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WSJ Makes New Accusations Against POTUS in Stormy Scandal

The President’s rough week continues to spiral downhill.

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Donald Trump

President Trump has been under fire from all corners of the media as of late, with a whirlwind week finally coming to a close.

Over the course of the last few days, President Trump has been goaded into anger on several occasions by the resistance-fueled mainstream media, most notably after an ugly exchange in the East Room of the White House with CNN’s Jim Acosta.

Acosta’s actions during the waning moments of this confrontation have since inspired the revocation of his White House press credentials.

Trending: Barack & Michelle Obama Purchase Home for Nearly $12 Million on Almost 30 Acres of Land

Now, in the moments after Donald Trump boarded a flight for France, the Wall Street Journal is attacking him once again, this time for his assumed role in payments made to Stormy Daniels an another alleged mistress.

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As a presidential candidate in August 2015, Donald Trump huddled with a longtime friend, media executive David Pecker, in his cluttered 26th floor Trump Tower office and made a request.

What can you do to help my campaign? he asked, according to people familiar with the meeting.

Less than a year later, Mr. Trump asked Mr. Pecker to quash the story of a former Playboy model who said they’d had an affair. Mr. Pecker’s company soon paid $150,000 to the model, Karen McDougal, to keep her from speaking publicly about it. Mr. Trump later thanked Mr. Pecker for the assistance.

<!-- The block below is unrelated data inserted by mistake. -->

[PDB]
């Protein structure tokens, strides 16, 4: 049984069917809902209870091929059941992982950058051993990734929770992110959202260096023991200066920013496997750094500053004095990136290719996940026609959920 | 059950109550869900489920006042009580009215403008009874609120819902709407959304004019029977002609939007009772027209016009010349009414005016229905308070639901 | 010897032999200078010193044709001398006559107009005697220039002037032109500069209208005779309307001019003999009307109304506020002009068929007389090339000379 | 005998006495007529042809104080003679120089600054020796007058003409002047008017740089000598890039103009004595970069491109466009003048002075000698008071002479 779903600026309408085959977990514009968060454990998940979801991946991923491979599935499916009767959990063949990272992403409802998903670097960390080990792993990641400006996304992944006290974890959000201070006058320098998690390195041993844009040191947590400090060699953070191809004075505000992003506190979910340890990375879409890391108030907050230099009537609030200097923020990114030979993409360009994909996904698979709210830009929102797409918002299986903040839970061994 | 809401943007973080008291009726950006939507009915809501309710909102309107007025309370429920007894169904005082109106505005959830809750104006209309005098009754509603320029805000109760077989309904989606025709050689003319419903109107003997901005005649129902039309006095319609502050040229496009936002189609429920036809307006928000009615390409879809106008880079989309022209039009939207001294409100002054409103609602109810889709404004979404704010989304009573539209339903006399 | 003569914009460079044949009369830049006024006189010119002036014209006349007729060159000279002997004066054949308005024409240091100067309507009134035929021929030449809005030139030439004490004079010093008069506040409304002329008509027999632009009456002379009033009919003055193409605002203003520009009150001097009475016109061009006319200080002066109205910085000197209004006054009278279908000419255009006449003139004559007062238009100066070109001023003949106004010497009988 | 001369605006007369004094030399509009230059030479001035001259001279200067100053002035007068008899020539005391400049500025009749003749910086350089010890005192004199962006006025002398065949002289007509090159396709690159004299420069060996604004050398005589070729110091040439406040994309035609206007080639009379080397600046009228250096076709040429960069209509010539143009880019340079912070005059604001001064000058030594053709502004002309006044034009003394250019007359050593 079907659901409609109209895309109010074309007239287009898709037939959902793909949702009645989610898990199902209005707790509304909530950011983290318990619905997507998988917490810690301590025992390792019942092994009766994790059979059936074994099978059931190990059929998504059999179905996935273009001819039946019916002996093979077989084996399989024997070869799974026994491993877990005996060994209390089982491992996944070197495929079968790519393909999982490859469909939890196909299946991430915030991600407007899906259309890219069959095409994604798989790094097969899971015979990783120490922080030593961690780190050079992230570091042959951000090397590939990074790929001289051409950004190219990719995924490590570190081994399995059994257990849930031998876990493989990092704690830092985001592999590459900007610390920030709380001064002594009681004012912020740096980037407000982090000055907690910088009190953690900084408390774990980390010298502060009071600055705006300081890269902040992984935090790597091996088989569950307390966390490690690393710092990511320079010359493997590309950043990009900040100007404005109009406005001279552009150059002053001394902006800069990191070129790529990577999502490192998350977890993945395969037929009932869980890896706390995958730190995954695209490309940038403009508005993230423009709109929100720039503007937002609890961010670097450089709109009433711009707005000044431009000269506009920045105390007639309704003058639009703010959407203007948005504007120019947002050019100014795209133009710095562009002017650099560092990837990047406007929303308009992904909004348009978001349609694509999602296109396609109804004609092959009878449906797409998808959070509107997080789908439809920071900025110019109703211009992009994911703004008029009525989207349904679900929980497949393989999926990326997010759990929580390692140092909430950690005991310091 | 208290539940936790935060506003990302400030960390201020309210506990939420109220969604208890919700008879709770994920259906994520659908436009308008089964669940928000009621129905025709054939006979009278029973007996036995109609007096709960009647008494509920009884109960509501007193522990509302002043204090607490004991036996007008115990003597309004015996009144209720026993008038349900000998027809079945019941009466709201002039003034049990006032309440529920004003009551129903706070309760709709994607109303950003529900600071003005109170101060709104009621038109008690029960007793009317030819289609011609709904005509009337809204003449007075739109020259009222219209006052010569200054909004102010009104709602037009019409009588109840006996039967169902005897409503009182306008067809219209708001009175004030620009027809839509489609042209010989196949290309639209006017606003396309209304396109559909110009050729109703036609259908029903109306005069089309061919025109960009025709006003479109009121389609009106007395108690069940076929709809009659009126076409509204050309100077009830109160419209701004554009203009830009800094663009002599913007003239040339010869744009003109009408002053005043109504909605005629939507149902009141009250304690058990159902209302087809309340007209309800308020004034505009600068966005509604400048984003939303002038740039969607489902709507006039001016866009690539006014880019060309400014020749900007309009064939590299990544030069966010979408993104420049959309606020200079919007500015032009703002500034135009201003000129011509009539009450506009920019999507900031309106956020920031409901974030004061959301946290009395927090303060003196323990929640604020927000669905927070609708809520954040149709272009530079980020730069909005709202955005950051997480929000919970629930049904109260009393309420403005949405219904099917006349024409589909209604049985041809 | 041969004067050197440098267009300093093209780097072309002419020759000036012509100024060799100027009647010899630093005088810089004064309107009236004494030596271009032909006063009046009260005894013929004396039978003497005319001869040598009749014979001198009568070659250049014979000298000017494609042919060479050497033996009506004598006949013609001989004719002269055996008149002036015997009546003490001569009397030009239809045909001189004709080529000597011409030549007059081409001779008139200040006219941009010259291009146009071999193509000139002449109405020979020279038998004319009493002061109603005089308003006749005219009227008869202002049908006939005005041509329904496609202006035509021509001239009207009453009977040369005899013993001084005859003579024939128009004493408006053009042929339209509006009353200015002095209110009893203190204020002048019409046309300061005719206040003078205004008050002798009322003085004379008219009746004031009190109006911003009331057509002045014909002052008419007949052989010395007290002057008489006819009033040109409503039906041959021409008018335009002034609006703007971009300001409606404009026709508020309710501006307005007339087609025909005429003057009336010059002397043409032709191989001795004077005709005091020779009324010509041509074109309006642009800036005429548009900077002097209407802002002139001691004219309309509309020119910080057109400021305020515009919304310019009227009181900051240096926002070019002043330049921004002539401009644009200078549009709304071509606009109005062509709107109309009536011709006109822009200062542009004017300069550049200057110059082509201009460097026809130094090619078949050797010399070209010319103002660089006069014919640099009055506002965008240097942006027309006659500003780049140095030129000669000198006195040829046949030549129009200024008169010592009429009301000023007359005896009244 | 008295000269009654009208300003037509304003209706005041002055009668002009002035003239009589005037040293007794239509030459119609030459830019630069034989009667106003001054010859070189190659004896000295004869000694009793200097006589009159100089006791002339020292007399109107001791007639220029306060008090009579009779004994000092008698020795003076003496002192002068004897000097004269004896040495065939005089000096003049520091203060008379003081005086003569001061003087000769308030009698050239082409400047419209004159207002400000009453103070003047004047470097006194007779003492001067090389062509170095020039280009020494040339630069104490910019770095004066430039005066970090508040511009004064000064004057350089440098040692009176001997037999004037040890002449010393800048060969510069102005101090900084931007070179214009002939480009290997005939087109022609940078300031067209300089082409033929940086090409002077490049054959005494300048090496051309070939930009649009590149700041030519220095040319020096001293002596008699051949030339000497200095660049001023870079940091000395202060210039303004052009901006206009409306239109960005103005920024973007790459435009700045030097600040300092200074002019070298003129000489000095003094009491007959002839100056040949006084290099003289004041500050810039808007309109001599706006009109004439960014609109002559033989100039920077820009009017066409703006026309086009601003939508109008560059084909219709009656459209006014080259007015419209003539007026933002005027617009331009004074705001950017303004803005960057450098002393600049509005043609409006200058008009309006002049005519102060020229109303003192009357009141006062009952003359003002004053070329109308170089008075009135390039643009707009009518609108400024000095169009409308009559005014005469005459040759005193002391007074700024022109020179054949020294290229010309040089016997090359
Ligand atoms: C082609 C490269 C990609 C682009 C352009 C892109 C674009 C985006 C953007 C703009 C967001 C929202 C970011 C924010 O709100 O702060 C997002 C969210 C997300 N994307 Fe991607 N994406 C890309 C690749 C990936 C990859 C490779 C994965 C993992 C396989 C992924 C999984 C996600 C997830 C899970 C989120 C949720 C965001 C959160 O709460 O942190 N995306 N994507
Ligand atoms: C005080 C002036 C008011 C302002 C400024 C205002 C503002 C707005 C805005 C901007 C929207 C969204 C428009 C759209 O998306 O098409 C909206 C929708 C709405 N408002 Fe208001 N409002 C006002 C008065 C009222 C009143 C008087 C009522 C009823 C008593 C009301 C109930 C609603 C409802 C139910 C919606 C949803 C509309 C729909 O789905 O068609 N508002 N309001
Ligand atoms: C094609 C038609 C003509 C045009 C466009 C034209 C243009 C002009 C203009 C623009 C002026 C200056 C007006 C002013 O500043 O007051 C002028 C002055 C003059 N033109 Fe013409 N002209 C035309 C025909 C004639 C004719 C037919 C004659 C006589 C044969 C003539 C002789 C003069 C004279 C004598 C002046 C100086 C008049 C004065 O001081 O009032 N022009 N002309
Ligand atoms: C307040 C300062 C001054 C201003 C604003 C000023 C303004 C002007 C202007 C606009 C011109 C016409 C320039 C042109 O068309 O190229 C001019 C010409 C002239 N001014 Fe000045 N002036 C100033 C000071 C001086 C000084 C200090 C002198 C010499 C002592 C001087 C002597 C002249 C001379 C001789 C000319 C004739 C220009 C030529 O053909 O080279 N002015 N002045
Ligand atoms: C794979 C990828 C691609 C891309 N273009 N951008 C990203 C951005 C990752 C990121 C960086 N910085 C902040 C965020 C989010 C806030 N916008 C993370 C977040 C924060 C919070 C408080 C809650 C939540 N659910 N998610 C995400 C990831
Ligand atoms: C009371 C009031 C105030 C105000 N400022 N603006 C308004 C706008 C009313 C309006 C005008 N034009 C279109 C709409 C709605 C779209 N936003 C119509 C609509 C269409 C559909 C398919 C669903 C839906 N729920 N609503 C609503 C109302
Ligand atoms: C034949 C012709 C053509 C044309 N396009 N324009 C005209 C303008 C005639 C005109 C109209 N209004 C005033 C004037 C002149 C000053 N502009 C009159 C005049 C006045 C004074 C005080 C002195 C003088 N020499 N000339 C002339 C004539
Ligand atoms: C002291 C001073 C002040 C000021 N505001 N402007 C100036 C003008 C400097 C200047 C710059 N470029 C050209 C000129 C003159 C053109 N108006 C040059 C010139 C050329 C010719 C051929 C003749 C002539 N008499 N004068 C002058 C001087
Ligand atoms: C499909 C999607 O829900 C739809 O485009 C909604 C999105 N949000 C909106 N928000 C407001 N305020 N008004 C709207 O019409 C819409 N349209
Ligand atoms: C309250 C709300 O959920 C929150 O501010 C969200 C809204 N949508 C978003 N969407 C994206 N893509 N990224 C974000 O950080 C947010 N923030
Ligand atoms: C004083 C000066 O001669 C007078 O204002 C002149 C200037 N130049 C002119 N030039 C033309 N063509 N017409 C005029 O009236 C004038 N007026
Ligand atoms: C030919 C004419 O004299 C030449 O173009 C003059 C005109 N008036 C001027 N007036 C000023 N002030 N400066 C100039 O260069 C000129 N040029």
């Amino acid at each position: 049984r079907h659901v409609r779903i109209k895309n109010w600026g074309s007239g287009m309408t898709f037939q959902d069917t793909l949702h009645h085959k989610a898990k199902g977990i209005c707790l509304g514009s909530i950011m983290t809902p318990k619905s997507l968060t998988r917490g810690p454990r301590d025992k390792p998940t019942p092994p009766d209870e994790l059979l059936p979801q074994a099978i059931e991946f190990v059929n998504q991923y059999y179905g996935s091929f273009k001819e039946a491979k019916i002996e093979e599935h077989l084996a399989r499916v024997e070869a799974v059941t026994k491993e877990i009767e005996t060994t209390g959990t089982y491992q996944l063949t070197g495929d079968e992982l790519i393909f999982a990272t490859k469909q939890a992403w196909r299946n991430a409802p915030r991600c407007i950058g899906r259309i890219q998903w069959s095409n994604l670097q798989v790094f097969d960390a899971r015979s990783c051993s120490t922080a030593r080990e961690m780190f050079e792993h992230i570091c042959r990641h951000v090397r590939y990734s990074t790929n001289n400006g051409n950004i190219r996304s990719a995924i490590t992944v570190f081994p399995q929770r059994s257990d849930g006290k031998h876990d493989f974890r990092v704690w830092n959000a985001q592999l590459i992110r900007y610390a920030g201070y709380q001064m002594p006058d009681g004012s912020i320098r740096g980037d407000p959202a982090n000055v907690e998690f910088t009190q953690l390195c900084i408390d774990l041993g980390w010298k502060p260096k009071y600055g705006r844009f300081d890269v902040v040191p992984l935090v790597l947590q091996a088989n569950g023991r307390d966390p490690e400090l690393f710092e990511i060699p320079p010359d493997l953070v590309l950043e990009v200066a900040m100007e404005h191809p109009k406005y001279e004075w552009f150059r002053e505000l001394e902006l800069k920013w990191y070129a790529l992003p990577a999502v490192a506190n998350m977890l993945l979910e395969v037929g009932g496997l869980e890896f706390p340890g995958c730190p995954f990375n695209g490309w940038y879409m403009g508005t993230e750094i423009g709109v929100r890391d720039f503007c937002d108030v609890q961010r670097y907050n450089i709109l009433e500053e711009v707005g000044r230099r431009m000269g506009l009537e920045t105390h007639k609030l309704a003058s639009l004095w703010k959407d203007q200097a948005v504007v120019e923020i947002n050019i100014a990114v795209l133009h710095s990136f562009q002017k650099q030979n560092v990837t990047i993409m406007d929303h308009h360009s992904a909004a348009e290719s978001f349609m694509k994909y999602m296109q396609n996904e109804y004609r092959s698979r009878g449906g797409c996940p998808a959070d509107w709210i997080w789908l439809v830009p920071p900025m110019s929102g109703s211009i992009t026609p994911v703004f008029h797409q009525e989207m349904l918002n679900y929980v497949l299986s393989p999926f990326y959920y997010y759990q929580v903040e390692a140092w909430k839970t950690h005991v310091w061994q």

The Trump Tower meeting and its aftermath are among several previously unreported instances in which Mr. Trump intervened directly to suppress stories about his alleged sexual encounters with women, according to interviews with three dozen people who have direct knowledge of the events or who have been briefed on them, as well as court papers, corporate records and other documents.

But did he break the law?

Mr. Trump’s involvement in the payments, by itself, wouldn’t mean he is guilty of federal crimes, according to Richard Hasen, a law professor at University of California, Irvine, who specializes in election law. A criminal conviction would require proof Mr. Trump willfully skirted legal prohibitions on contributions from companies or from individuals in excess of $2,700, he said.

In a week in which the President has been quick to respond to nearly anyone even whispering his name, there is no doubt a retort being formulated for Twitter as we speak.

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Hungarian Officials Says Impeachment Witness George Clinton Not Credible. ‘I Was There, He Was Not.’